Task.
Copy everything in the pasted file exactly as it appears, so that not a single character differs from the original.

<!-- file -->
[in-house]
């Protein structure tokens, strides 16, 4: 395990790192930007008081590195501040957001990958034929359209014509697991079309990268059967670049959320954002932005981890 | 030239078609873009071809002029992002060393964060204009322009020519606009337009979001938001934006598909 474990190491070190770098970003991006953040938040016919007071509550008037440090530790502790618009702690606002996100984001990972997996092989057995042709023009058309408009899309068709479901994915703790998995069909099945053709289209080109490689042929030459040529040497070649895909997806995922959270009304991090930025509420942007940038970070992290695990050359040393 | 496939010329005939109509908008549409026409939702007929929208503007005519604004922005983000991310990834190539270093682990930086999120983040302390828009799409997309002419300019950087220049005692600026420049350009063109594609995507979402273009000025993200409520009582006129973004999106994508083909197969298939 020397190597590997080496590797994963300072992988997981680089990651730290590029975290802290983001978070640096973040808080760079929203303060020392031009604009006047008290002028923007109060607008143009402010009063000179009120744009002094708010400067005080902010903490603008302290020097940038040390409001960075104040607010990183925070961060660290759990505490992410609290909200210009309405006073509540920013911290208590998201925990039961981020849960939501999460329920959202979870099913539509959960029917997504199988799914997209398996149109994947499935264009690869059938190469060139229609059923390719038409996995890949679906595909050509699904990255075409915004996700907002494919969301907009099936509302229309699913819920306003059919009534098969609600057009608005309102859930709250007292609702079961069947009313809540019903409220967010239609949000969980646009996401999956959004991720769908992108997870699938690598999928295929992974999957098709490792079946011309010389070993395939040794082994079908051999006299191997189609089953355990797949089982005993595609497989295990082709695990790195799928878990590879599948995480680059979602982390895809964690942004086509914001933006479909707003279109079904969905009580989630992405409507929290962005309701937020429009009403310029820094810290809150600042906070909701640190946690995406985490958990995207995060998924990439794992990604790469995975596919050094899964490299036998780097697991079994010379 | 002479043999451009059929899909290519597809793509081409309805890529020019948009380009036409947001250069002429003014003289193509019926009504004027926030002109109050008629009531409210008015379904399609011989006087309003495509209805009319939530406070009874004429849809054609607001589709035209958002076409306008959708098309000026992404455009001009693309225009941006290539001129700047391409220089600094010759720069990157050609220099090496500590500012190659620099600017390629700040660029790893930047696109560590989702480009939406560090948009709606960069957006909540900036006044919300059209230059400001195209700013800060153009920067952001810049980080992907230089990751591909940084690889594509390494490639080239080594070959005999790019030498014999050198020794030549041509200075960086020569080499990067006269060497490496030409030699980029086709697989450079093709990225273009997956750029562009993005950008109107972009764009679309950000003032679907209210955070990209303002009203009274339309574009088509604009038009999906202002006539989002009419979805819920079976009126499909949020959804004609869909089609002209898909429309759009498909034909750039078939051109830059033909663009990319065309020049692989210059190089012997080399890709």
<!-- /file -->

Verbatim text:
[in-house]
């Protein structure tokens, strides 16, 4: 395990790192930007008081590195501040957001990958034929359209014509697991079309990268059967670049959320954002932005981890 | 030239078609873009071809002029992002060393964060204009322009020519606009337009979001938001934006598909 474990190491070190770098970003991006953040938040016919007071509550008037440090530790502790618009702690606002996100984001990972997996092989057995042709023009058309408009899309068709479901994915703790998995069909099945053709289209080109490689042929030459040529040497070649895909997806995922959270009304991090930025509420942007940038970070992290695990050359040393 | 496939010329005939109509908008549409026409939702007929929208503007005519604004922005983000991310990834190539270093682990930086999120983040302390828009799409997309002419300019950087220049005692600026420049350009063109594609995507979402273009000025993200409520009582006129973004999106994508083909197969298939 020397190597590997080496590797994963300072992988997981680089990651730290590029975290802290983001978070640096973040808080760079929203303060020392031009604009006047008290002028923007109060607008143009402010009063000179009120744009002094708010400067005080902010903490603008302290020097940038040390409001960075104040607010990183925070961060660290759990505490992410609290909200210009309405006073509540920013911290208590998201925990039961981020849960939501999460329920959202979870099913539509959960029917997504199988799914997209398996149109994947499935264009690869059938190469060139229609059923390719038409996995890949679906595909050509699904990255075409915004996700907002494919969301907009099936509302229309699913819920306003059919009534098969609600057009608005309102859930709250007292609702079961069947009313809540019903409220967010239609949000969980646009996401999956959004991720769908992108997870699938690598999928295929992974999957098709490792079946011309010389070993395939040794082994079908051999006299191997189609089953355990797949089982005993595609497989295990082709695990790195799928878990590879599948995480680059979602982390895809964690942004086509914001933006479909707003279109079904969905009580989630992405409507929290962005309701937020429009009403310029820094810290809150600042906070909701640190946690995406985490958990995207995060998924990439794992990604790469995975596919050094899964490299036998780097697991079994010379 | 002479043999451009059929899909290519597809793509081409309805890529020019948009380009036409947001250069002429003014003289193509019926009504004027926030002109109050008629009531409210008015379904399609011989006087309003495509209805009319939530406070009874004429849809054609607001589709035209958002076409306008959708098309000026992404455009001009693309225009941006290539001129700047391409220089600094010759720069990157050609220099090496500590500012190659620099600017390629700040660029790893930047696109560590989702480009939406560090948009709606960069957006909540900036006044919300059209230059400001195209700013800060153009920067952001810049980080992907230089990751591909940084690889594509390494490639080239080594070959005999790019030498014999050198020794030549041509200075960086020569080499990067006269060497490496030409030699980029086709697989450079093709990225273009997956750029562009993005950008109107972009764009679309950000003032679907209210955070990209303002009203009274339309574009088509604009038009999906202002006539989002009419979805819920079976009126499909949020959804004609869909089609002209898909429309759009498909034909750039078939051109830059033909663009990319065309020049692989210059190089012997080399890709």